Monday, November 03, 2008


Should racing's biggest events follow The Selig Doctrine?

Fans and media can say what they will about often-belittled Commissioner of Baseball Bud Selig, but he stepped-up and put the full power of his office to work last week. In the midst of terrible rainy weather in Philadelphia, as the Phillies' (I helped cover the Phils' 1980 world championship) played the Tampa Bay Rays, Selig ordered that no World Series game would be called before the regulation nine innings. This historic decision came into effect in Game 5, which had to be stopped in the sixth inning due to unplayable field conditions.

Baseball long ago gave its commissioner broad authority. As a former member of the Baseball Writers Association, I say Selig did the correct thing.

How would the legitimacy of a Phillies' title have withstood public and press opinion -- and history's judgment -- if the World Series had been decided in a game stopped early? No way.

Which leads us to consider . . . should the Indianapolis 500 and Daytona 500 be contested under The Selig Doctrine? That is, run the full 500-mile distance, no matter what.

Racing's traditional rules are clear: Half of the scheduled distance + one lap = an official event. I'm not one to say any rain-shortened winner is less legit, but I'm pretty sure even those who benefitted would privately admit it was less satisfying. (To be honest, Indy's early end in 1973 was a blessing.) I covered the wet weather Indys of 1975 and 1976, and while the runners-up were frustrated, no one truly believed Bobby Unser and Johnny Rutherford weren't worthy of reaching victory lane. Rutherford actually walked into VL in '76 as the event concluded at exactly the bare-minimum distance.

I do remember this, however, when A.J. Foyt took the Borg-Warner Trophy in 1977: A "railbird" (that's what they used to call the Speedway's veteran observers -- I don't think the word "pundit" had yet been coined) -- noted that, thank God, the first four-time winner didn't claim the historic achievement based on anything less than 500 miles.

Let's be honest: Indy and Daytona have long operated under different rules than other events in those series. At the Brickyard, examples have included qualifying, bumping and pacer lights. At Daytona, there is a complicated formula to set the field, including Q races (that have varied in distance over the years) plus restrictor plates and no passing below the line.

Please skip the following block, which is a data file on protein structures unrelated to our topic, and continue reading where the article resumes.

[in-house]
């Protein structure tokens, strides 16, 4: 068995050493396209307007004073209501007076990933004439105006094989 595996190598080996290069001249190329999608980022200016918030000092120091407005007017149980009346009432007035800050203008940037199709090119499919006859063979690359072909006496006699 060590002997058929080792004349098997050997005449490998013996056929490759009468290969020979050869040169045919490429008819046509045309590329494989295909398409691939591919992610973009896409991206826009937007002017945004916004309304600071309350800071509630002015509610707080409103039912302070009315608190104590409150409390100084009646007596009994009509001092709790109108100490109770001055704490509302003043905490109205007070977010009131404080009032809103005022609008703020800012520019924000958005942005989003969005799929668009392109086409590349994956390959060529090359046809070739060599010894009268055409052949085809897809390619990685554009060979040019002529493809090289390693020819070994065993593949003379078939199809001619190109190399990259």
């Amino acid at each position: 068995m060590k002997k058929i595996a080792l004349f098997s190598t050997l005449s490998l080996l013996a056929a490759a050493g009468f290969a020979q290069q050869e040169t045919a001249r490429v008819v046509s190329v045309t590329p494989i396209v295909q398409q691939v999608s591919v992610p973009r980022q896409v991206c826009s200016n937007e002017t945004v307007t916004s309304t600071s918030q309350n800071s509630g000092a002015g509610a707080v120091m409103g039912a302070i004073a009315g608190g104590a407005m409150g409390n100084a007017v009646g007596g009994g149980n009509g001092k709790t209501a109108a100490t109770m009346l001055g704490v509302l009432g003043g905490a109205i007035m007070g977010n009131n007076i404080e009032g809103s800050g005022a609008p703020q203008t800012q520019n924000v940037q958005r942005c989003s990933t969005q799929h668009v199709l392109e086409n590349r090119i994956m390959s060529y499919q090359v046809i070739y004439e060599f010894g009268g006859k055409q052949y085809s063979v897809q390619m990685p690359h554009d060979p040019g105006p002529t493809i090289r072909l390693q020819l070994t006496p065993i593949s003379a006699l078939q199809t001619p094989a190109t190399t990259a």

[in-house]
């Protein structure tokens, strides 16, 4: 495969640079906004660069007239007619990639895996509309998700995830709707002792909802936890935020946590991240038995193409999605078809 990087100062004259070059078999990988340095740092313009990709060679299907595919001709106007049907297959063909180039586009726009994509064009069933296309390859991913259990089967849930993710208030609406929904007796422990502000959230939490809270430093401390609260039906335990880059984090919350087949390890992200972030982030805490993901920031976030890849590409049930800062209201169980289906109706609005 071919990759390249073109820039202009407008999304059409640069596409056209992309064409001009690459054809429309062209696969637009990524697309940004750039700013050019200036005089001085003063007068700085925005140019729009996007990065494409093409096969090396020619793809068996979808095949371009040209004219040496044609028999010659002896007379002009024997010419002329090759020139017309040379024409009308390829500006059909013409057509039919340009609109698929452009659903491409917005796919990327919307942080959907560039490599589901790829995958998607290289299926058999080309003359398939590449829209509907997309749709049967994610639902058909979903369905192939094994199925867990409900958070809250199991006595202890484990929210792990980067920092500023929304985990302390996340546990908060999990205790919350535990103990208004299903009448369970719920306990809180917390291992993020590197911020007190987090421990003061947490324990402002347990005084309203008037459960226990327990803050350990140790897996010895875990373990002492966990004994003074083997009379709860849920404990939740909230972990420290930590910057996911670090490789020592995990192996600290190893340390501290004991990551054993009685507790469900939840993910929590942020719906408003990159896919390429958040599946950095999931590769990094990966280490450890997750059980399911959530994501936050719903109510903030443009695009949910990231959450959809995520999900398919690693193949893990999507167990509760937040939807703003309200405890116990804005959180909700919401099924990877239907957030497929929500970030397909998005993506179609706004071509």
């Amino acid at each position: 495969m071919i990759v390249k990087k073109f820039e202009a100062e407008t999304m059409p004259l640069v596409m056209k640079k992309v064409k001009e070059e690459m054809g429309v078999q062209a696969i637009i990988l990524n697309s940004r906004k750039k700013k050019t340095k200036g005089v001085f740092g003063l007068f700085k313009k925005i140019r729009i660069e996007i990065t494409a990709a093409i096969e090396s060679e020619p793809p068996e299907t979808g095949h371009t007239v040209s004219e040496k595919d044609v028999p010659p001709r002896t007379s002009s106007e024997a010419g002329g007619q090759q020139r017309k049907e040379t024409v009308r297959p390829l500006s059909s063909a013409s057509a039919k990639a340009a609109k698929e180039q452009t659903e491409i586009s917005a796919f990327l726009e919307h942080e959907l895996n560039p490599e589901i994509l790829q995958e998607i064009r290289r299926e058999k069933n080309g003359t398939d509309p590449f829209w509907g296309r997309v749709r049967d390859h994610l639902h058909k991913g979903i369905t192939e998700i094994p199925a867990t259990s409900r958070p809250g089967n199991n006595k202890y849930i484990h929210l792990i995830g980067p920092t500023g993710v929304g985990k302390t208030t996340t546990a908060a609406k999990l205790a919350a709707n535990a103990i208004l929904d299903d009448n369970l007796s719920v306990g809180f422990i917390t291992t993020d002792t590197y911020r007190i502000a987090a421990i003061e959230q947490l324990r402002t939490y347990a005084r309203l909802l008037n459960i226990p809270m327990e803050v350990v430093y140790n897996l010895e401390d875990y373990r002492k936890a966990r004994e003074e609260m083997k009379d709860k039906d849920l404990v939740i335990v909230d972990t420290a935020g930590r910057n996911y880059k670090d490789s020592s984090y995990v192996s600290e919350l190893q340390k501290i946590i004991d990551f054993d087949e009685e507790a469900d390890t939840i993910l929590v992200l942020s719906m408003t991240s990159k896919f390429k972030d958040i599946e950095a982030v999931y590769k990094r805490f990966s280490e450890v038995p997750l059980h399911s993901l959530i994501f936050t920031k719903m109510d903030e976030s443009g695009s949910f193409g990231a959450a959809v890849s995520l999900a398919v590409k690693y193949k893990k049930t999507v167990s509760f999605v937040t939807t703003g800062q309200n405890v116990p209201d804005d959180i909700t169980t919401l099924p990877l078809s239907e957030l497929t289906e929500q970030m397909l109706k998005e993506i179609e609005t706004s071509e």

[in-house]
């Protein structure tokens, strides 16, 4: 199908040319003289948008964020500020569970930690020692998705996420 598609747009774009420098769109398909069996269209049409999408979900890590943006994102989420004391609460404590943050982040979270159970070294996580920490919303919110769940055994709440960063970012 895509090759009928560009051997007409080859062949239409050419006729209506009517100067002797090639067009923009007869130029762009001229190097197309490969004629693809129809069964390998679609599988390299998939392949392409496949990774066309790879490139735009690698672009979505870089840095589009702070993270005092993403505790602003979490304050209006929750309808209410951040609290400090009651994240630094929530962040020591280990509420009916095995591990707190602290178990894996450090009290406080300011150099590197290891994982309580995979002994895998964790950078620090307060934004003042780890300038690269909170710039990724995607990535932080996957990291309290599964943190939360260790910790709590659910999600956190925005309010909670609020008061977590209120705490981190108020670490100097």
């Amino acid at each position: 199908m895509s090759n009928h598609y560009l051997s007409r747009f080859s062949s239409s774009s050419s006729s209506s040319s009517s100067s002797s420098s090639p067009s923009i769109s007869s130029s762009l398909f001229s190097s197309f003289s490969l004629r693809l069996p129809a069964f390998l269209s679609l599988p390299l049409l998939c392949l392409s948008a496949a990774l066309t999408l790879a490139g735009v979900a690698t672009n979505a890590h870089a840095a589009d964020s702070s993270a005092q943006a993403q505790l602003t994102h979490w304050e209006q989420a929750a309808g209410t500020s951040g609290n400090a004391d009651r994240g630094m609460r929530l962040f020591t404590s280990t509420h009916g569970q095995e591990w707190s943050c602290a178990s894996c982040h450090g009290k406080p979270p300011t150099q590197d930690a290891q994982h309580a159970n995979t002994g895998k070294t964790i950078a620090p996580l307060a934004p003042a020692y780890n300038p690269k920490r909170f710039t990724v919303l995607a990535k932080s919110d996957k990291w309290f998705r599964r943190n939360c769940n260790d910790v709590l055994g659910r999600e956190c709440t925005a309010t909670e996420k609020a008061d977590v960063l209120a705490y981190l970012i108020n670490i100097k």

The arguments over TV time, fan convenience, etc. as reasons for calling a rain race official are well known and, thus, not needing of further review here.

But . . .

Indy and Daytona are set apart. I'm not sure it's unreasonable to wonder if they shouldn't follow the example of the country's most famous game and obey The Selig Doctrine.
Credit Due: Kyle Busch has earned much praise for his 21 NASCAR national series victories this year and earned much criticism for his attitude. That came up again at Atlanta when he said going to New York City for the Sprint Cup awards was "way too much work." But after tying Sam Ard's record of 10 Nationwide Series wins in a season, Saturday at Texas, Busch said he'd send $100,000 to Alzheimer's disease patient Ard. As one who has witnessed Alzheimer's in my family -- it has no place as a joke line -- I say: Thank you, Kyle.
For all of Formula One's sophistication, it's incredible the FIA had no format to have new champion Lewis Hamilton interviewed post-race on its world TV feed. Inexcusable. And every moody, whiny, temperamental, attitude-challenged NASCAR and IRL driver should be required to watch the tape of Felipe Massa's "I know how to win, I know how to lose" interview after the Brazilian Grand Prix. Class act.

Bad mistake: The "ticker" on ABC during the Texas NASCAR race, and as far as I could tell, on all the ESPN networks, said: "Lewis Hamilton Wins Formula 1 Grand Prix of Brazil."
I'll be part of the Arizona Republic's coverage team this NASCAR weekend at Phoenix International Raceway. Check out my stories all this week online at .

[ more next Tuesday . . . ]